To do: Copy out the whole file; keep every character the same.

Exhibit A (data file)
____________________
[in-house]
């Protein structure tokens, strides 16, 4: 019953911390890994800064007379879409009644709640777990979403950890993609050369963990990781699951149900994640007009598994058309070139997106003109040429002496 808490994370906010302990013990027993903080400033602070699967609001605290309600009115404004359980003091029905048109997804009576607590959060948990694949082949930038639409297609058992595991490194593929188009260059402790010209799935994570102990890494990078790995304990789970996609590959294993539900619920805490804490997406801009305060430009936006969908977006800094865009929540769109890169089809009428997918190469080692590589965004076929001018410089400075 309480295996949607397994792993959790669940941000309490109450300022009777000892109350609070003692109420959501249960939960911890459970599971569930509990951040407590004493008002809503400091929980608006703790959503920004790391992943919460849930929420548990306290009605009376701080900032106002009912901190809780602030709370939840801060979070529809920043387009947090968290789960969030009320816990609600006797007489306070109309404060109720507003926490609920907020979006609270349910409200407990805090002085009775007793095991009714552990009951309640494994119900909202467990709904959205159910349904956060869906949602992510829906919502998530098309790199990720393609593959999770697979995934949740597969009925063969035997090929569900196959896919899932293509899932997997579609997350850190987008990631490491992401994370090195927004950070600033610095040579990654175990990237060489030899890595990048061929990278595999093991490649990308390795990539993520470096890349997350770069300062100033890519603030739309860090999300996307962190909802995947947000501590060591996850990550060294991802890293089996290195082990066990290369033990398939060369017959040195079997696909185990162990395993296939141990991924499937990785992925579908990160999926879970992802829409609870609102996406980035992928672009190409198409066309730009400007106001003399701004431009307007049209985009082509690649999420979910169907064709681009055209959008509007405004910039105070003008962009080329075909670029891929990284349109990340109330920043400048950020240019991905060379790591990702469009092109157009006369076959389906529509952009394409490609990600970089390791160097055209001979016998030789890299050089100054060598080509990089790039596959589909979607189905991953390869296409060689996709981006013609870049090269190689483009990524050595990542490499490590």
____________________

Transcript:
[in-house]
């Protein structure tokens, strides 16, 4: 019953911390890994800064007379879409009644709640777990979403950890993609050369963990990781699951149900994640007009598994058309070139997106003109040429002496 808490994370906010302990013990027993903080400033602070699967609001605290309600009115404004359980003091029905048109997804009576607590959060948990694949082949930038639409297609058992595991490194593929188009260059402790010209799935994570102990890494990078790995304990789970996609590959294993539900619920805490804490997406801009305060430009936006969908977006800094865009929540769109890169089809009428997918190469080692590589965004076929001018410089400075 309480295996949607397994792993959790669940941000309490109450300022009777000892109350609070003692109420959501249960939960911890459970599971569930509990951040407590004493008002809503400091929980608006703790959503920004790391992943919460849930929420548990306290009605009376701080900032106002009912901190809780602030709370939840801060979070529809920043387009947090968290789960969030009320816990609600006797007489306070109309404060109720507003926490609920907020979006609270349910409200407990805090002085009775007793095991009714552990009951309640494994119900909202467990709904959205159910349904956060869906949602992510829906919502998530098309790199990720393609593959999770697979995934949740597969009925063969035997090929569900196959896919899932293509899932997997579609997350850190987008990631490491992401994370090195927004950070600033610095040579990654175990990237060489030899890595990048061929990278595999093991490649990308390795990539993520470096890349997350770069300062100033890519603030739309860090999300996307962190909802995947947000501590060591996850990550060294991802890293089996290195082990066990290369033990398939060369017959040195079997696909185990162990395993296939141990991924499937990785992925579908990160999926879970992802829409609870609102996406980035992928672009190409198409066309730009400007106001003399701004431009307007049209985009082509690649999420979910169907064709681009055209959008509007405004910039105070003008962009080329075909670029891929990284349109990340109330920043400048950020240019991905060379790591990702469009092109157009006369076959389906529509952009394409490609990600970089390791160097055209001979016998030789890299050089100054060598080509990089790039596959589909979607189905991953390869296409060689996709981006013609870049090269190689483009990524050595990542490499490590």